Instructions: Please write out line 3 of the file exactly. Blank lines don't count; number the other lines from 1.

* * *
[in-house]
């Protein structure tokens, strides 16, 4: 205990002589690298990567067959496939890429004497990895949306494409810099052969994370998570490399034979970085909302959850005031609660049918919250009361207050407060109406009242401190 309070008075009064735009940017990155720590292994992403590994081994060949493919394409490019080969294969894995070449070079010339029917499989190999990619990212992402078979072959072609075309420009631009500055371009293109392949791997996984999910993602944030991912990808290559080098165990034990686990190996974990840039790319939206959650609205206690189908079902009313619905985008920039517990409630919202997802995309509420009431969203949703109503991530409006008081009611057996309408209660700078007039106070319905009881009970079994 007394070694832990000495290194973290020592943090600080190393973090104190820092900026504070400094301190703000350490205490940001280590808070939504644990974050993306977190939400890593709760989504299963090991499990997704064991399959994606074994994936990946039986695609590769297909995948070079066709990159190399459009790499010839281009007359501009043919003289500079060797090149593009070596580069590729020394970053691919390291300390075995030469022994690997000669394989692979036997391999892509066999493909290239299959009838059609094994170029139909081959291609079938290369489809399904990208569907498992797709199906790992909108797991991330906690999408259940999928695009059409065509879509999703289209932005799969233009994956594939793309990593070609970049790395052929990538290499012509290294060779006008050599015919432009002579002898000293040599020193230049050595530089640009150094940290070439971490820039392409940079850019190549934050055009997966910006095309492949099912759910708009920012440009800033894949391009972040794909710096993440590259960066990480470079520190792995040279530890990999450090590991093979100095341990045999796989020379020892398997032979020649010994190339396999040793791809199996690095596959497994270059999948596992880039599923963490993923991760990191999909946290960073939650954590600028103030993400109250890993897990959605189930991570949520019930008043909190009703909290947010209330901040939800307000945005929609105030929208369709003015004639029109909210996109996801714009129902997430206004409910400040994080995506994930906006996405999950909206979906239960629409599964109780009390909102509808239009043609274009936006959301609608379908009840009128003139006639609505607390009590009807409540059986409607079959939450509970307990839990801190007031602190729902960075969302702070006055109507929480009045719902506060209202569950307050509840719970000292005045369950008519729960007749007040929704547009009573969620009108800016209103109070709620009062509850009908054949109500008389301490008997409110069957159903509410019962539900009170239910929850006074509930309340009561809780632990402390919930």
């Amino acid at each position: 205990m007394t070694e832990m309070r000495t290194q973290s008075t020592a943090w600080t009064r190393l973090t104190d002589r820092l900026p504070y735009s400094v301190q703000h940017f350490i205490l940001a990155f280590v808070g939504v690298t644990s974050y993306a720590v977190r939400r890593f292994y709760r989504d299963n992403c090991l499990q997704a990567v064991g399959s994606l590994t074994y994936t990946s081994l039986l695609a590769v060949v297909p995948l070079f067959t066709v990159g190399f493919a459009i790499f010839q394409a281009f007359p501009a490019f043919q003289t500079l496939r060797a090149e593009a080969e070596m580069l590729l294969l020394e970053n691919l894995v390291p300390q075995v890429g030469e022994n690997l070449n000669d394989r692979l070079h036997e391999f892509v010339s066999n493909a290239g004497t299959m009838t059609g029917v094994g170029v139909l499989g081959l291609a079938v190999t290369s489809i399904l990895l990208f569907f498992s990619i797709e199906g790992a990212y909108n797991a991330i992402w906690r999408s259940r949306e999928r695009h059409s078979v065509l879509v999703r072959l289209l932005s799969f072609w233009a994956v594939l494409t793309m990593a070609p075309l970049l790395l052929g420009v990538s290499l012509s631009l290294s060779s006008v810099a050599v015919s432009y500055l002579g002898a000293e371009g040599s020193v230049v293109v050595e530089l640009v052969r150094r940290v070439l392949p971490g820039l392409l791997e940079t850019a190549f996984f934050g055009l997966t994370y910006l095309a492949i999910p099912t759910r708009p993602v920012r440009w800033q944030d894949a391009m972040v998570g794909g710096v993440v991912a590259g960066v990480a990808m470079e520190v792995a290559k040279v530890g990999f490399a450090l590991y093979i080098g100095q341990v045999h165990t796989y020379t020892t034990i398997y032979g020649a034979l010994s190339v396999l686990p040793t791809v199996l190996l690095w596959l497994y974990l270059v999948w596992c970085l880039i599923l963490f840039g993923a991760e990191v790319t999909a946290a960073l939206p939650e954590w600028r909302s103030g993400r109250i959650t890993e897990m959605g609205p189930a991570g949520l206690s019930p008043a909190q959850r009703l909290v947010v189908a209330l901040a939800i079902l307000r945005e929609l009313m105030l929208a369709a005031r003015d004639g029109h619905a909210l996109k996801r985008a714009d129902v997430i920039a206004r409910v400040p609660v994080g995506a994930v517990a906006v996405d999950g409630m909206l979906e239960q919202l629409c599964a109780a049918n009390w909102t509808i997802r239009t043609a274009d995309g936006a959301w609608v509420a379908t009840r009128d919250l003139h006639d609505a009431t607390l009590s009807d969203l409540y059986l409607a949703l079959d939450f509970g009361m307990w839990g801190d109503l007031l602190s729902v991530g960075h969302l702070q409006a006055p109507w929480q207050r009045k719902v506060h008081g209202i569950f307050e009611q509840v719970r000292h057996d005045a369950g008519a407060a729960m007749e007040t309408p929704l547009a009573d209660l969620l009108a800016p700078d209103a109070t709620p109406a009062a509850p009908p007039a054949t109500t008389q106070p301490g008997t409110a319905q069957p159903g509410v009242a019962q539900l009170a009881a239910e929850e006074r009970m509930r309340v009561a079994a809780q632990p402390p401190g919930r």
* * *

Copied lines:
């Amino acid at each position: 205990m007394t070694e832990m309070r000495t290194q973290s008075t020592a943090w600080t009064r190393l973090t104190d002589r820092l900026p504070y735009s400094v301190q703000h940017f350490i205490l940001a990155f280590v808070g939504v690298t644990s974050y993306a720590v977190r939400r890593f292994y709760r989504d299963n992403c090991l499990q997704a990567v064991g399959s994606l590994t074994y994936t990946s081994l039986l695609a590769v060949v297909p995948l070079f067959t066709v990159g190399f493919a459009i790499f010839q394409a281009f007359p501009a490019f043919q003289t500079l496939r060797a090149e593009a080969e070596m580069l590729l294969l020394e970053n691919l894995v390291p300390q075995v890429g030469e022994n690997l070449n000669d394989r692979l070079h036997e391999f892509v010339s066999n493909a290239g004497t299959m009838t059609g029917v094994g170029v139909l499989g081959l291609a079938v190999t290369s489809i399904l990895l990208f569907f498992s990619i797709e199906g790992a990212y909108n797991a991330i992402w906690r999408s259940r949306e999928r695009h059409s078979v065509l879509v999703r072959l289209l932005s799969f072609w233009a994956v594939l494409t793309m990593a070609p075309l970049l790395l052929g420009v990538s290499l012509s631009l290294s060779s006008v810099a050599v015919s432009y500055l002579g002898a000293e371009g040599s020193v230049v293109v050595e530089l640009v052969r150094r940290v070439l392949p971490g820039l392409l791997e940079t850019a190549f996984f934050g055009l997966t994370y910006l095309a492949i999910p099912t759910r708009p993602v920012r440009w800033q944030d894949a391009m972040v998570g794909g710096v993440v991912a590259g960066v990480a990808m470079e520190v792995a290559k040279v530890g990999f490399a450090l590991y093979i080098g100095q341990v045999h165990t796989y020379t020892t034990i398997y032979g020649a034979l010994s190339v396999l686990p040793t791809v199996l190996l690095w596959l497994y974990l270059v999948w596992c970085l880039i599923l963490f840039g993923a991760e990191v790319t999909a946290a960073l939206p939650e954590w600028r909302s103030g993400r109250i959650t890993e897990m959605g609205p189930a991570g949520l206690s019930p008043a909190q959850r009703l909290v947010v189908a209330l901040a939800i079902l307000r945005e929609l009313m105030l929208a369709a005031r003015d004639g029109h619905a909210l996109k996801r985008a714009d129902v997430i920039a206004r409910v400040p609660v994080g995506a994930v517990a906006v996405d999950g409630m909206l979906e239960q919202l629409c599964a109780a049918n009390w909102t509808i997802r239009t043609a274009d995309g936006a959301w609608v509420a379908t009840r009128d919250l003139h006639d609505a009431t607390l009590s009807d969203l409540y059986l409607a949703l079959d939450f509970g009361m307990w839990g801190d109503l007031l602190s729902v991530g960075h969302l702070q409006a006055p109507w929480q207050r009045k719902v506060h008081g209202i569950f307050e009611q509840v719970r000292h057996d005045a369950g008519a407060a729960m007749e007040t309408p929704l547009a009573d209660l969620l009108a800016p700078d209103a109070t709620p109406a009062a509850p009908p007039a054949t109500t008389q106070p301490g008997t409110a319905q069957p159903g509410v009242a019962q539900l009170a009881a239910e929850e006074r009970m509930r309340v009561a079994a809780q632990p402390p401190g919930r």